With all of the acrimony about the Mets’ refusal to entertain a return of Yoenis Cespedes, I got to thinking what was really the issue here? He’s a quality ballplayer for sure, and arguably better than anyone currently on the offensive side of the roster. He carried the team on his back and catapulted the Mets into their first post-season in seemingly forever and their first World Series appearance in 15 years. All of these facts are well documented already. However, I don’t think that’s the crux of the issue at all.
What Mets fans tasted last year was something that’s been lacking since soon-to-be-Hall-of-Famer Mike Piazza departed for San Diego and later Oakland. What he had was a presence in the lineup that could turn the game around with a single swing of the bat. As long as the game was within 4 runs and you knew Mike Piazza was coming up, then you wouldn’t want to get up for a beer or flip the channel because you knew his at-bat had the potential to be something special.
During this past summer Yoenis Cespedes brought that kind of magic to the Mets ballclub. It wasn’t simply the homers. It was the fear in the opposing pitchers’ eyes and the belief that as long as Yo was scheduled to hit then the game wasn’t really over.
There have been other must-see ABs by Mets players in the past. During the lean years of the 1970s and early 1980s Dave Kingman provided those kind of will he or won’t he moments (though in his case it was going to be a K or long ball and not much else).
As good as the 1986 team was, there were hitters all around the lineup who could help contribute to victories. Sorry, but Gary Carter coming to the plate was a good thing but not a legendary thing. Ditto Keith Hernandez. That team could win a multitude of ways with the baserunning of Mookie Wilson and Lenny Dykstra , the balls up the gap from Ray Knight and Wally Backman, and of course the stellar pitching. They didn’t have that Roy Hobbsian Wonderboy element yet managed to dominate their way to the incredible Game 6 comeback and Game 7 win.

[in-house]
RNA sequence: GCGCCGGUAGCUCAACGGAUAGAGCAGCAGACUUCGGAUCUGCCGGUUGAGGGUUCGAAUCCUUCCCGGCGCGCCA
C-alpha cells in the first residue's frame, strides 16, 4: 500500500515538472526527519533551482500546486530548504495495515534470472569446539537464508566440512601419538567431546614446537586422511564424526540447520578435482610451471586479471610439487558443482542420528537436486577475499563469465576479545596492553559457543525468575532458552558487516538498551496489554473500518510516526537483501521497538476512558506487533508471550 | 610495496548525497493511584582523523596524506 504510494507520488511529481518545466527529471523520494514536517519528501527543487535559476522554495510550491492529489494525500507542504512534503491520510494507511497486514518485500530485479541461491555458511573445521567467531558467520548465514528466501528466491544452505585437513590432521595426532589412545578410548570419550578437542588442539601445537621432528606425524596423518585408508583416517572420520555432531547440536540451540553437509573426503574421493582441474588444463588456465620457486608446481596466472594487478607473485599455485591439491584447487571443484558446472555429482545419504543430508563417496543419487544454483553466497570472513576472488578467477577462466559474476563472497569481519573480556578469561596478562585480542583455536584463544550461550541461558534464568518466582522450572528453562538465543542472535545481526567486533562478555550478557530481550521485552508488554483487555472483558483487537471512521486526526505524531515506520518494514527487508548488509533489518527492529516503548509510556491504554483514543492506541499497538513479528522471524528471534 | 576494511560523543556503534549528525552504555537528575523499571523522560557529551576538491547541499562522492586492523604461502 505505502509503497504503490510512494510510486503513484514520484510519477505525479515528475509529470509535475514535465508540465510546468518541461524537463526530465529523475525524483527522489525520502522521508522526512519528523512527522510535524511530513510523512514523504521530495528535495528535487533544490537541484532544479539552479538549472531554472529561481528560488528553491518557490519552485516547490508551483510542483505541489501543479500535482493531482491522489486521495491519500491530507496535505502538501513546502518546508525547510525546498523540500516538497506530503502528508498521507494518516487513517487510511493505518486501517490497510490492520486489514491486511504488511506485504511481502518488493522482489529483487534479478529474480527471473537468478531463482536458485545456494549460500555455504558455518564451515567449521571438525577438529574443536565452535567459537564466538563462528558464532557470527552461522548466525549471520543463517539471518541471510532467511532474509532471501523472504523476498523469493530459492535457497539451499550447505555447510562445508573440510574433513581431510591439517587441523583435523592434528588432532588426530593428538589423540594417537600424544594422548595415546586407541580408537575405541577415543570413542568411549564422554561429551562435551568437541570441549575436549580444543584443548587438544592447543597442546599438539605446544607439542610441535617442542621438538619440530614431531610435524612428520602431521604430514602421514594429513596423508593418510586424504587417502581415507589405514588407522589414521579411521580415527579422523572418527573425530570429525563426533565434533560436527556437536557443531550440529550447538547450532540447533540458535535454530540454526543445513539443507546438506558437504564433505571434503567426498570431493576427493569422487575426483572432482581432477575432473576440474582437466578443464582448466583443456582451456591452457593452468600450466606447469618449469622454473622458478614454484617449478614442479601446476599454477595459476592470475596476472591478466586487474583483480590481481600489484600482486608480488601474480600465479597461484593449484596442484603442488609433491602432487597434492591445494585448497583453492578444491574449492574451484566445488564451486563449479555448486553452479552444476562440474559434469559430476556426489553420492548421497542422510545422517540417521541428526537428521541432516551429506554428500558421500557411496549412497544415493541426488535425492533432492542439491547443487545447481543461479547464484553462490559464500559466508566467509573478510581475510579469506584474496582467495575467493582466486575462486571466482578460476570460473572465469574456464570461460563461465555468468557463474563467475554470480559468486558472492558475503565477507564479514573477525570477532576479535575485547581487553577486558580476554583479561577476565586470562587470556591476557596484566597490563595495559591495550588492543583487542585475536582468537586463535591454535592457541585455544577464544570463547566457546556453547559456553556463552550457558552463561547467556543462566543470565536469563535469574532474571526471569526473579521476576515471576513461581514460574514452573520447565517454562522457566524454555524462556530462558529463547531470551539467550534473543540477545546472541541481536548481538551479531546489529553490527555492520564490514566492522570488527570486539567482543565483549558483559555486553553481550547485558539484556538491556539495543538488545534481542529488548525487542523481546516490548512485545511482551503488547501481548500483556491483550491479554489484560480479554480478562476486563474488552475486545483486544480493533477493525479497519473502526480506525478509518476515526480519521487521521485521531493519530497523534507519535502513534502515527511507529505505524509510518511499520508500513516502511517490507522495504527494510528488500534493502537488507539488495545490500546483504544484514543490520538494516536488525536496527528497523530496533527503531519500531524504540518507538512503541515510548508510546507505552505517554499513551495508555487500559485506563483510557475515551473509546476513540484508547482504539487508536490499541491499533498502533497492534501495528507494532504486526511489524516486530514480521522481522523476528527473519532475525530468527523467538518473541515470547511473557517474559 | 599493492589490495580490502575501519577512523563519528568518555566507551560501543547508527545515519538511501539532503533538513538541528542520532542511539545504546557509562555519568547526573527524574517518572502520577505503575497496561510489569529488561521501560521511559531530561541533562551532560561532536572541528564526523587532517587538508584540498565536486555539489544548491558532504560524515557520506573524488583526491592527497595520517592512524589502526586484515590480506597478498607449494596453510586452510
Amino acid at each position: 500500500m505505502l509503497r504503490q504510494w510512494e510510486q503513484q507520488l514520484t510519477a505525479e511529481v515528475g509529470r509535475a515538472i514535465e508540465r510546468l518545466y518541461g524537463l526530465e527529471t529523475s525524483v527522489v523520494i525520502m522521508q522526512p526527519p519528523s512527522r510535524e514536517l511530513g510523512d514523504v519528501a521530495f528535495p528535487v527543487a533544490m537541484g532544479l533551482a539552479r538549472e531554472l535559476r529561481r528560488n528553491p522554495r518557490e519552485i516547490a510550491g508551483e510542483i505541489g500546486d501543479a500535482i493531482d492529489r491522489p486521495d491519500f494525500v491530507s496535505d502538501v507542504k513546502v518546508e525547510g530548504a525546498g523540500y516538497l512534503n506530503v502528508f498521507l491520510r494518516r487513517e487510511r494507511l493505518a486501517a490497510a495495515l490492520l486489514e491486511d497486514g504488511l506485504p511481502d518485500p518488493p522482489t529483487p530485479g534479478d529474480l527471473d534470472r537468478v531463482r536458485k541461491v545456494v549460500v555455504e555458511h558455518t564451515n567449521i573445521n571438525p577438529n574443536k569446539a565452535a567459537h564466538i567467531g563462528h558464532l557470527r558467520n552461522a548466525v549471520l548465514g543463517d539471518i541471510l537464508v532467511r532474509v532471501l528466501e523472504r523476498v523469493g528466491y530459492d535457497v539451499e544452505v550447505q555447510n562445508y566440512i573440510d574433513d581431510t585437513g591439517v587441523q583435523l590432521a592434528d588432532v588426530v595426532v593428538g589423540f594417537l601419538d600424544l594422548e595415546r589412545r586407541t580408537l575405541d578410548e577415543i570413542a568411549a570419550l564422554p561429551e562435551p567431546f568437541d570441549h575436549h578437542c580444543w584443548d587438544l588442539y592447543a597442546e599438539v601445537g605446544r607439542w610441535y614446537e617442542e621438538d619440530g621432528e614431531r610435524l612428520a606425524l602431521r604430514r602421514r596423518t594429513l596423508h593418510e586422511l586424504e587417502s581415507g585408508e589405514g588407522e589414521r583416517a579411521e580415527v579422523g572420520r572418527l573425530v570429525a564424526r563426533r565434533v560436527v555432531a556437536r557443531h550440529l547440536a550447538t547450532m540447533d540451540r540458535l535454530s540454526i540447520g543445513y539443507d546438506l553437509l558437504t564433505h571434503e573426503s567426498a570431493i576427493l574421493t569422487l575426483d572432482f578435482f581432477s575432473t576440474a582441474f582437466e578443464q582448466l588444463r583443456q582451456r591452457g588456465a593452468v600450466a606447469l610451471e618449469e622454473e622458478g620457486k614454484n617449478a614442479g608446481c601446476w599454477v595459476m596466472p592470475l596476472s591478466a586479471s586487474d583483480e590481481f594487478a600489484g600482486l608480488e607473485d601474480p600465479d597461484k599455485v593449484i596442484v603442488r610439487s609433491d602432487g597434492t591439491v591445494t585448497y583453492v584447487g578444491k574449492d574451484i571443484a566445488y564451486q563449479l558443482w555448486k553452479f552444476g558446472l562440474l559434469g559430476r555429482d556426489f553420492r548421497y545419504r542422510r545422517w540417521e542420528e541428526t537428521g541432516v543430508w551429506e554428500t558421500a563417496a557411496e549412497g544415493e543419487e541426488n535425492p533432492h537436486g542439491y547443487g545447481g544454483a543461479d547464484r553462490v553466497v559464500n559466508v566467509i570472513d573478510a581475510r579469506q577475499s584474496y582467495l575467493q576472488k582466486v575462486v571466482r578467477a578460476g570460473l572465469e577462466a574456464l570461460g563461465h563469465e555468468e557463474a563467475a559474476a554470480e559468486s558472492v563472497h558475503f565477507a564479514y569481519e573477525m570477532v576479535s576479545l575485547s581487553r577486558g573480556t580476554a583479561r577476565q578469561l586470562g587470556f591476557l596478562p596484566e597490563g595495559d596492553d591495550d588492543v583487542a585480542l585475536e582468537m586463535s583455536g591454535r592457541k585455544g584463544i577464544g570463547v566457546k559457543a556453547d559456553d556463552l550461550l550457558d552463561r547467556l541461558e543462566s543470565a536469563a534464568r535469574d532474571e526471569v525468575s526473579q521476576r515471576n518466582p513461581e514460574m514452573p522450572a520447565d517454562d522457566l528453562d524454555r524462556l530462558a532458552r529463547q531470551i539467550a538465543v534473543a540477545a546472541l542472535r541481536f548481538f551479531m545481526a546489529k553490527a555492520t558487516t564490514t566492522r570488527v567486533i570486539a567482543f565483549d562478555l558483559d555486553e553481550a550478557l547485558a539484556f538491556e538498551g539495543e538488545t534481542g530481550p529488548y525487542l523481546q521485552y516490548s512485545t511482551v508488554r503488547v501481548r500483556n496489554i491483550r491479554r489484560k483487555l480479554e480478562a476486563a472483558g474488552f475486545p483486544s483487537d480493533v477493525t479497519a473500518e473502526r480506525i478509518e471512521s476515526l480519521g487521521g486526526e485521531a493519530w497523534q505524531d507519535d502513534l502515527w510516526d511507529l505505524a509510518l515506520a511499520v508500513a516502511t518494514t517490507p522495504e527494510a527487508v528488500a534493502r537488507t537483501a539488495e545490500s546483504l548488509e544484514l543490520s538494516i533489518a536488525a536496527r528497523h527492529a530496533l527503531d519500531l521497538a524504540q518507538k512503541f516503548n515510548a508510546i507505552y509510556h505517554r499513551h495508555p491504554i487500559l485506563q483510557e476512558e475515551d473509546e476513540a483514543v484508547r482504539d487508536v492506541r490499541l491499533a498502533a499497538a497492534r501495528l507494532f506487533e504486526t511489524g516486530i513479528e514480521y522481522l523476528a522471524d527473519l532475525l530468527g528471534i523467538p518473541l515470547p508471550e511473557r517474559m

What Yoenis Cespedes did for the team last year is undeniable but if you look at his track record it was also unsustainable. The Cuban basher was a solid if not superstar caliber player good for 25 HRs and 88 RBIs prior to this one breakout season. Now, no one would turn down that kind of production, but it’s not the stuff on which Cooperstown careers are built. Baseballreference.com has him ranked just barely inside the top 1000 players of all time between luminaries like Jason Kipnis and Manny Mota.
While everyone is rightfully frustrated about the lie perpetrated that the team would spend when they contended and the gate receipts increased, doling out David Wright money to another player providing good but unspectacular production would be bad business all around. Yes, they could use another centerfield option – perhaps a speed burner like Denard Span or Ben Revere – to add a dimension to their attack, but with the Madoff mess still very much a part of the Wilpons’ collective debt it’s unlikely to see superstar sluggers getting long term deals for the foreseeable future.